The Labrador should be a medium-sized dog, giving the appearance of a dog that is strong, muscular and active. The head, which includes a very specific kind and friendly expression, the coat and the tail, are the breed’s most outstanding characteristics. The head, coat, tail and marvellous temperament, all on the correct frame, are what makes, a complete Labrador.There are many theories about the origins of the breed known today as the Labrador Retriever. One point on which all historians seem to agree is that the Labrador originally came to the United Kingdom from Newfoundland rather than Labrador. They were known by several names such as the St. John’s Water Dog, the Little Newfoundlander and the Black Water Dog, before officially being dubbed the Labrador Retriever.Colonel Hawker, in his book “Advice to Young Sportsmen” (London 1814) describes the Labrador … “by far the best for every kind of shooting, is oftener black than any other colour… pretty deep in chest… has short or smooth hair, does not carry his tail so much curled… and is extremely quick and active in running, swimming… Their sense of smell is scarcely to be credited. The dogs were used by the fishermen… to haul in the winter’s wood and to retrieve fish that had become unhooked.” It seems that the fish which were taken at great depth often became unhooked near the surface and the dogs were sent overboard to retrieve them.

History also tells us that they carried the heavy hawsers from trawler to trawler in the North Atlantic and they retrieved the large ocean salmon, which spilled over the nets. Enterprising fishermen sold their dogs as well as their fish to the gentry at English and Scottish Ports. These dogs, because of their great sense of smell, swimming ability, obedience, and retrieving instincts were highly sought after by the sporting gentlemen in England and became one of the most popular gun dogs of all time.

Labradors are the number-one breed used as guide dogs in Australia, the United States and many other countries. They are easy to groom, willing to please and not easy to intimidate, which makes them prefect for the job. In addition to their working ability they also make first rate companions and enjoy family life.

Labradors are extremely popular in the United Kingdom. In fact, Queen Elizabeth II keeps and breeds Labradors under the Sandringham prefix as did her father King George VI.


The breed is said to have evolved in Newfoundland, as a fishing dog, helping to retrieve the catch from the nets in fishing dories. Some believe that they originated from the Saint Hubert’s Hound, others feel their ancestors were the larger Newfoundland Dog.

There have been many names applied to the breed such as Saint John’s Dog, Smaller Labrador, Newfoundland and English Retriever but in 1870 in England “Labrador Retriever” became the common and accepted name.

The first recorded imports into Australia to Victoria took place in 1929 when Mr & Mrs R.A. Austin brought in three puppies from “Liddly Kennels” in England. Since then the breed has become very popular as companion dogs, retrieval workers, guides to the blind, as well as in the show ring, where the three colours (Black, Yellow and Chocolate) are frequently admired by many.


General Appearance:Strongly built, short coupled, very active, broad in skull, broad and deep in chest and ribs, broad and strong over loins and hindquarters.Characteristics:Good tempered, very agile. Excellent nose, soft mouth, keen love of water. Adaptable, devoted companion.Temperament:Intelligent, keen and biddable, with a strong will to please. Kindly nature, with no trace of aggression and undue shyness.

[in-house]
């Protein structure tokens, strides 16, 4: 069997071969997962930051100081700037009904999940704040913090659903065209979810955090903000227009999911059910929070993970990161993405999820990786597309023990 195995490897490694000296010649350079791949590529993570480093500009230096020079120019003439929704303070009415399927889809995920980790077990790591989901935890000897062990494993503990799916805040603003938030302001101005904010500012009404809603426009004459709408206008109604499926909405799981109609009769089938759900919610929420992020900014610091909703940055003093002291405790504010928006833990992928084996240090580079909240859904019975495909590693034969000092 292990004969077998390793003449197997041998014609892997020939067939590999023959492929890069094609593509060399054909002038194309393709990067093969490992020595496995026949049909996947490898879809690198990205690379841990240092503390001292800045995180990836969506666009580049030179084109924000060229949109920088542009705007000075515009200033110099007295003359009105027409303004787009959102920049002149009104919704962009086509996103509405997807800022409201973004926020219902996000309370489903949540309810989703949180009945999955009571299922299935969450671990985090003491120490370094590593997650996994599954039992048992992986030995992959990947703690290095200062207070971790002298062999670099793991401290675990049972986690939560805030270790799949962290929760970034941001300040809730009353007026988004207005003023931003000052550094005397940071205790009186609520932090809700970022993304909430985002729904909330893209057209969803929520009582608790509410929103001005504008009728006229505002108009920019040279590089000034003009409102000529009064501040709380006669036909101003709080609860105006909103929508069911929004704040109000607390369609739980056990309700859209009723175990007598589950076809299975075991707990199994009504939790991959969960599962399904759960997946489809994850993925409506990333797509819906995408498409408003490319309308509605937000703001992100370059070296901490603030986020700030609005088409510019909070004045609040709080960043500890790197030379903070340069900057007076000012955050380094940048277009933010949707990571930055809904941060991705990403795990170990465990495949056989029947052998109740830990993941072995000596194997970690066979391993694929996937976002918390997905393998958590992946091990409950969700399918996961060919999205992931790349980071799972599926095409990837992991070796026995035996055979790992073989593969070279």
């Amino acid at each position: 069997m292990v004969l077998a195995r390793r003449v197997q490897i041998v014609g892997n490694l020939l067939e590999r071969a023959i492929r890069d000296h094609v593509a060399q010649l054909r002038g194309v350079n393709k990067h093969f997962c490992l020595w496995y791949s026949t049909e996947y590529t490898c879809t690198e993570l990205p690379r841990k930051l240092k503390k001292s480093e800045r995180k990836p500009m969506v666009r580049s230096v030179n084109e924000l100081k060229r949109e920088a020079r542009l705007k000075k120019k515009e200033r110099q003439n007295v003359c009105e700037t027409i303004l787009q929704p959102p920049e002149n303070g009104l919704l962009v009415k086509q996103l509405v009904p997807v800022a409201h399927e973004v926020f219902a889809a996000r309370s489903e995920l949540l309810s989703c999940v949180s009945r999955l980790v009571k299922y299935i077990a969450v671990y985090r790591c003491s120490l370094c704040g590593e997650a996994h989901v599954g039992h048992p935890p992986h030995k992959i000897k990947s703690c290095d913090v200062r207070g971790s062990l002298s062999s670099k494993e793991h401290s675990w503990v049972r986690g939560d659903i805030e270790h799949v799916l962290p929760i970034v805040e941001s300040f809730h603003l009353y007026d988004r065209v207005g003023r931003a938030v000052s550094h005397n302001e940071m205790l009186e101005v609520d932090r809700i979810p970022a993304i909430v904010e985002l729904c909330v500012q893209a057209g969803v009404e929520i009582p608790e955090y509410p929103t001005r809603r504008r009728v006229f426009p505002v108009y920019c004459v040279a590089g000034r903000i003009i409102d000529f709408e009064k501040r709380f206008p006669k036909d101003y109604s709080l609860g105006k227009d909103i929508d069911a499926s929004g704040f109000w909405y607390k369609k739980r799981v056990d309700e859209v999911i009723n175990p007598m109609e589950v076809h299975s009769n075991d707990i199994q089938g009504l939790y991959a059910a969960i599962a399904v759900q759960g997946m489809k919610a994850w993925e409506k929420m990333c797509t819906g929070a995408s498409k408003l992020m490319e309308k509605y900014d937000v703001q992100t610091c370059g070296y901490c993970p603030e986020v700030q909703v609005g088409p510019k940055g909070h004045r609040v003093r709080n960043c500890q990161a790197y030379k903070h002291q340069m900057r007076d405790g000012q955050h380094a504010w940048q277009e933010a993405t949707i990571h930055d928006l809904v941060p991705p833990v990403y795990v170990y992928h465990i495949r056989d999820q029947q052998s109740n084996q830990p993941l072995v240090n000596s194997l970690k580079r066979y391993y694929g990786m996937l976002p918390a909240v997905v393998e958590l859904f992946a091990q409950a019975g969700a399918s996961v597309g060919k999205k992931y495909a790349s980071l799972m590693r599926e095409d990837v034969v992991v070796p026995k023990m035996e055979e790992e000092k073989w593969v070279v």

Head and Skull:  Skull broad with defined stop; clean cut without fleshy cheeks. Jaws of medium length, powerful not snipey. Nose wide, nostrils well developed.
Eyes:  Medium size, expressing intelligence & good temper brown/Hazel
Ears:  Not large or heavy, hanging close to head and set rather far back.
Mouth:  Jaws and teeth strong with a perfect regular, and complete scissor bite, i.e. upper teeth closely overlapping lower teeth and setsquare to the jaws.
Neck:  Clean, strong, powerful set into well-placed shoulders
Fore quarters:   Shoulders long and sloping. Forelegs well boned & straight from elbow to ground when viewed from either front or side
Body:  Chest of good width and depth, with well sprung barrel ribs. Level topline. Loins wide, short coupled and strong.
Hindquarters:  Well developed, not sloping, well turned stifle. Hocks well let down, cow hocks highly undesirable.
Feet:  Round, compact, well arched toes and well developed pads.
Tail:  Distinctive feature, very thick towards base, gradually tapering towards tip, medium length, free from feathering, but clothed thickly all around with short thick dense coat, thus giving “rounded” appearance described as “Otter tail”. May be carried gaily, but should not curl over back.
Gait / Movement:  Free, covering adequate ground, straight and true in front and rear.
Coat:  Distinctive feature, short and dense, without wave or feathering, giving fairly hard feel to touch, weather resistant undercoat.
Colour:  Wholly black, yellow or chocolate. Yellows range from light cream to fox red. Small white spot on chest permissible.
Size:  Ideal height at withers Dogs 56-57 cm (22-22 ½ inches) Bitches 54-56 cm (21 ½ inches).


Why not become a member of the Labrador Club?  Briefly, the objects of the Club are -

  • to promote pedigreed Labrador Retrievers and the improvement of the breed…
  • to educate and encourage members, and breeders…
  • to promote and support competition in all practical ways…
  • to promote public interest…
  • to promote good fellowship among those interested in Labrador Retrievers.

If you are interested in becoming a member, please click here to visit the SA Labradors Homepage.

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